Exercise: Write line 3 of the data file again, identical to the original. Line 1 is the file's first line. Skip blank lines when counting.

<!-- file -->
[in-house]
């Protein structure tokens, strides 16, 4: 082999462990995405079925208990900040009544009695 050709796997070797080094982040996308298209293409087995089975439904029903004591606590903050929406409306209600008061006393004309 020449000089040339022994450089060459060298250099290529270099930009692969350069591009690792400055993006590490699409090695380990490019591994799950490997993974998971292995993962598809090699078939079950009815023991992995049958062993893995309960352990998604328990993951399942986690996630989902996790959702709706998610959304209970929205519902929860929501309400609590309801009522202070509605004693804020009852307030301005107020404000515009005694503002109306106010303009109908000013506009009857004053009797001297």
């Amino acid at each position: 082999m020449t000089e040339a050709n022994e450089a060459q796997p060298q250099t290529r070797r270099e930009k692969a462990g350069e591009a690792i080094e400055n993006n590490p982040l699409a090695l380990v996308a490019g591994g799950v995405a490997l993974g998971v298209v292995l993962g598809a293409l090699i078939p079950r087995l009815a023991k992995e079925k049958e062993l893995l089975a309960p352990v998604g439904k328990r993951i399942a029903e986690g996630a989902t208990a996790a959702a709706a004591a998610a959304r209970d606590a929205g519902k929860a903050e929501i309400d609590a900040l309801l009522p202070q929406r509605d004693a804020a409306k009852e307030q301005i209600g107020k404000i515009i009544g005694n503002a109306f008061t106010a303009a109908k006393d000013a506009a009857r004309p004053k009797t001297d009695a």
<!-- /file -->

């Amino acid at each position: 082999m020449t000089e040339a050709n022994e450089a060459q796997p060298q250099t290529r070797r270099e930009k692969a462990g350069e591009a690792i080094e400055n993006n590490p982040l699409a090695l380990v996308a490019g591994g799950v995405a490997l993974g998971v298209v292995l993962g598809a293409l090699i078939p079950r087995l009815a023991k992995e079925k049958e062993l893995l089975a309960p352990v998604g439904k328990r993951i399942a029903e986690g996630a989902t208990a996790a959702a709706a004591a998610a959304r209970d606590a929205g519902k929860a903050e929501i309400d609590a900040l309801l009522p202070q929406r509605d004693a804020a409306k009852e307030q301005i209600g107020k404000i515009i009544g005694n503002a109306f008061t106010a303009a109908k006393d000013a506009a009857r004309p004053k009797t001297d009695a």